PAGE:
Pulmonary embolism is common. The incidence in the United States is estimated to be 1 case per 1000 persons per year. However, it is often under diagnosed due to non specific presentation, especially young age group. Risk factors can be categorized into 3 groups: flow stasis, endothelial damage, and coagulation abnormalities. Pulmonary Embolism is rare in healthy and no risk patient.
A 34 years old army brought in by friends to emergency department. He appeared tachyneic and drowsy. Further history, he had developed sudden onset of chest pain and breathlessness while he was matching. Patient was perfectly well prior to the symptom. No history of travelling or hospital stay. Upon initial assessment, patient was drowsy, with cold periphery and poor perfusion. He was tachyneic but still able to speak in words. Equal air entry and no added sound on lung ascultation. Noted patient was tachycardic, hypotension with poor saturation. Decided for intubation in view of impending respiratory collapse. Pulmonary embolism was suspected as ECG shows S1Q3T3 changes and dilated right ventricle with D-shaped left ventricle noted in ECHO. However, noted cardiac monitor show PEA while awaiting for CTPA. CPR commenced for 4 cycles, ROSC achieved. Thrombolysis therapy given. CTPA suggest massive pulmonary embolism. Patient was admitted to ICU with BP supported by Noradrenaline and Dobutamine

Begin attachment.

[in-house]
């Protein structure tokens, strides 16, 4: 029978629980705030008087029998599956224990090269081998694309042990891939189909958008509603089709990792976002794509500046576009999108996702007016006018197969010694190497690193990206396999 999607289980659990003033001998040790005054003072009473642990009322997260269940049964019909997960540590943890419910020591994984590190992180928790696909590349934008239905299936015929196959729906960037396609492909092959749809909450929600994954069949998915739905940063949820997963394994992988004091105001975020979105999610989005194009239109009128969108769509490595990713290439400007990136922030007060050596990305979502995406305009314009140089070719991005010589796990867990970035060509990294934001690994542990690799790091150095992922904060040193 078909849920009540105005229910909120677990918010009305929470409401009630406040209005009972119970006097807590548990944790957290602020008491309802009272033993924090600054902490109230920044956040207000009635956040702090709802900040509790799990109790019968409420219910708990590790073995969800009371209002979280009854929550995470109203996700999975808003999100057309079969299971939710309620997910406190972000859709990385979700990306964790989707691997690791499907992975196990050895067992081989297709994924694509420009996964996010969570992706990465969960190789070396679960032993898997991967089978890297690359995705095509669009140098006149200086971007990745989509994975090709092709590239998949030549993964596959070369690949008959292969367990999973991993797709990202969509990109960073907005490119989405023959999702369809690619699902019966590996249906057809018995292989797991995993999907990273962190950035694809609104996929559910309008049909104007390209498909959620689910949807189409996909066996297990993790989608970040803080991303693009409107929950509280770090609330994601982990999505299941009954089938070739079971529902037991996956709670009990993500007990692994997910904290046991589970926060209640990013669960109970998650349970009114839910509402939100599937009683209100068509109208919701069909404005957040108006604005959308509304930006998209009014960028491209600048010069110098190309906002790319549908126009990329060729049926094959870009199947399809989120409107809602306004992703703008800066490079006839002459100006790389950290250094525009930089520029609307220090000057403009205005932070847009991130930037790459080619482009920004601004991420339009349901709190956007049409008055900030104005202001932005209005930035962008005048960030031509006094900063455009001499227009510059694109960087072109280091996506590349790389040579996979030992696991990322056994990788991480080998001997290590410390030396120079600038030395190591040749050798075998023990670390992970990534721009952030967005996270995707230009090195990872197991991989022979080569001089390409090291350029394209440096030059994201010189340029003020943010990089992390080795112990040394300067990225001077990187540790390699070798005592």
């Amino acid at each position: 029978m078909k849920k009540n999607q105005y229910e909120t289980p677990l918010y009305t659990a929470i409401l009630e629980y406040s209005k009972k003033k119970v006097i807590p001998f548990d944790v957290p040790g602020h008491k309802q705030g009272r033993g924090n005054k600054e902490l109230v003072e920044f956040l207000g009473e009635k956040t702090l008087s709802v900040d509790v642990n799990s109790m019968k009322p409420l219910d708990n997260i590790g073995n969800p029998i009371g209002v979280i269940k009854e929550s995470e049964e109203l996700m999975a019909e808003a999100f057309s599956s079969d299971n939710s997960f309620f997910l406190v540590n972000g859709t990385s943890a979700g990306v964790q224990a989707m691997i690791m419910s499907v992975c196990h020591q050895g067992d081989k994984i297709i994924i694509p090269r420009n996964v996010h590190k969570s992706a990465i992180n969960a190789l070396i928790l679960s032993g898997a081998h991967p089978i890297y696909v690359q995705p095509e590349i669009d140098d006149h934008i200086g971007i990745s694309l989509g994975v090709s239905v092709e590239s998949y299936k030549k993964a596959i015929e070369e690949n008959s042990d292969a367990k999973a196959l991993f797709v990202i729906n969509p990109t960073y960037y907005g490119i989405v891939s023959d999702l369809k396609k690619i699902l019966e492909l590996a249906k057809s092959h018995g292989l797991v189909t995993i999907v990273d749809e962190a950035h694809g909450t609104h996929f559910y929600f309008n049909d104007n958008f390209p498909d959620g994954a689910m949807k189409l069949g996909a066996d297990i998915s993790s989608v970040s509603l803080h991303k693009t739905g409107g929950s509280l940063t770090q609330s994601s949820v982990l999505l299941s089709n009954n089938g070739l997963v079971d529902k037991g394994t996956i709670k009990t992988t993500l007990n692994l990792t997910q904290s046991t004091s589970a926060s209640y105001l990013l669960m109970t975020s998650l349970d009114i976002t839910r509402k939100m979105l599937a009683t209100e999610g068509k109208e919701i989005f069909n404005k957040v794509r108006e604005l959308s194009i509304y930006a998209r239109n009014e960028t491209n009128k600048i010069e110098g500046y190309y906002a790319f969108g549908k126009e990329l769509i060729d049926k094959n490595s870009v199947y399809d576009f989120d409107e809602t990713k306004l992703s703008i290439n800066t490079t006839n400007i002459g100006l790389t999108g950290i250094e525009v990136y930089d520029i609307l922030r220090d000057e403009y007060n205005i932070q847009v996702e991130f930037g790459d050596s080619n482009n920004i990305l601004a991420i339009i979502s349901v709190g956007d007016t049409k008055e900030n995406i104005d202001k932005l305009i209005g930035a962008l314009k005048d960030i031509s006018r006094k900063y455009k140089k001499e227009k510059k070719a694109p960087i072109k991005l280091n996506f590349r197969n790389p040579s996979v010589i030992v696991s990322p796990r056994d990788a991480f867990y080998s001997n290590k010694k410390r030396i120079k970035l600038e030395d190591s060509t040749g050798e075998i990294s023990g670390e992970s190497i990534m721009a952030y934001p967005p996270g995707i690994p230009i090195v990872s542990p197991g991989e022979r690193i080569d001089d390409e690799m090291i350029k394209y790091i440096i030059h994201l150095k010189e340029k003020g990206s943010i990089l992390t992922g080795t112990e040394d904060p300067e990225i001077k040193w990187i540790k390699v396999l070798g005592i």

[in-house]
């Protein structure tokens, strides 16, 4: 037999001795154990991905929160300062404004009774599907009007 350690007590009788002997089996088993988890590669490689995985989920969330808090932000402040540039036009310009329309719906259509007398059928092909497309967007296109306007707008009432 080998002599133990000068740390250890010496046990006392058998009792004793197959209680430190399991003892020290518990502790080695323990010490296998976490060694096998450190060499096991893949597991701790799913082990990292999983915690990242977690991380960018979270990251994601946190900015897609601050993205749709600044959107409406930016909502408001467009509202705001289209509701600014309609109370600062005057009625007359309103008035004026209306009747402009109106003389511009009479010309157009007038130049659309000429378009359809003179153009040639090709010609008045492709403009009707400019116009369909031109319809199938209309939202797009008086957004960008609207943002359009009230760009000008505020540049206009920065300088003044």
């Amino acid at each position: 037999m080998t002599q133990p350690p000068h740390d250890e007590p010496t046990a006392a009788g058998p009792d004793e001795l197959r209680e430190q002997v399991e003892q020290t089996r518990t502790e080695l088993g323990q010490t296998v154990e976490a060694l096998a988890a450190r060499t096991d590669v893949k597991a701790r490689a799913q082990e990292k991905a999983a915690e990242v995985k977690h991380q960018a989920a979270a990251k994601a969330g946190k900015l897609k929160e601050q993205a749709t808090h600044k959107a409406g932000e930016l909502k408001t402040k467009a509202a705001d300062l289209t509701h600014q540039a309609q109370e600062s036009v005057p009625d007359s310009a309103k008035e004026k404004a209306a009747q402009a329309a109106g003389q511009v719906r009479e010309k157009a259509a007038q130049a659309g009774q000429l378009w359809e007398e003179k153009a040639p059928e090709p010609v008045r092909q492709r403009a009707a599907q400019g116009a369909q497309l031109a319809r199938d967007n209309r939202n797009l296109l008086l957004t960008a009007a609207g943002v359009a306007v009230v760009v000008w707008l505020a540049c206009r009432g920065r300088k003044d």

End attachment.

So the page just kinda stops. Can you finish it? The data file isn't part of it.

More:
Discussion & Conclusion
Typical symptoms of pulmonary embolism are dyspnea (61% to 83% of patients), pleuritic chest pain (40% to 48% of patients), cough and haemoptysis (5% to 22% of patients). These symptoms are common in others medical condition such as pulmonary tuberculosis, heart failure and chronic obstructive pulmonary disease. This made the diagnosis of pulmonary embolism even more challenging. Thus, high index of suspicion is required. Pulmonary embolism should be suspected in all patient presented with shortness of breath including no risk group.
Pulmonary Embolism, Young age group, no risk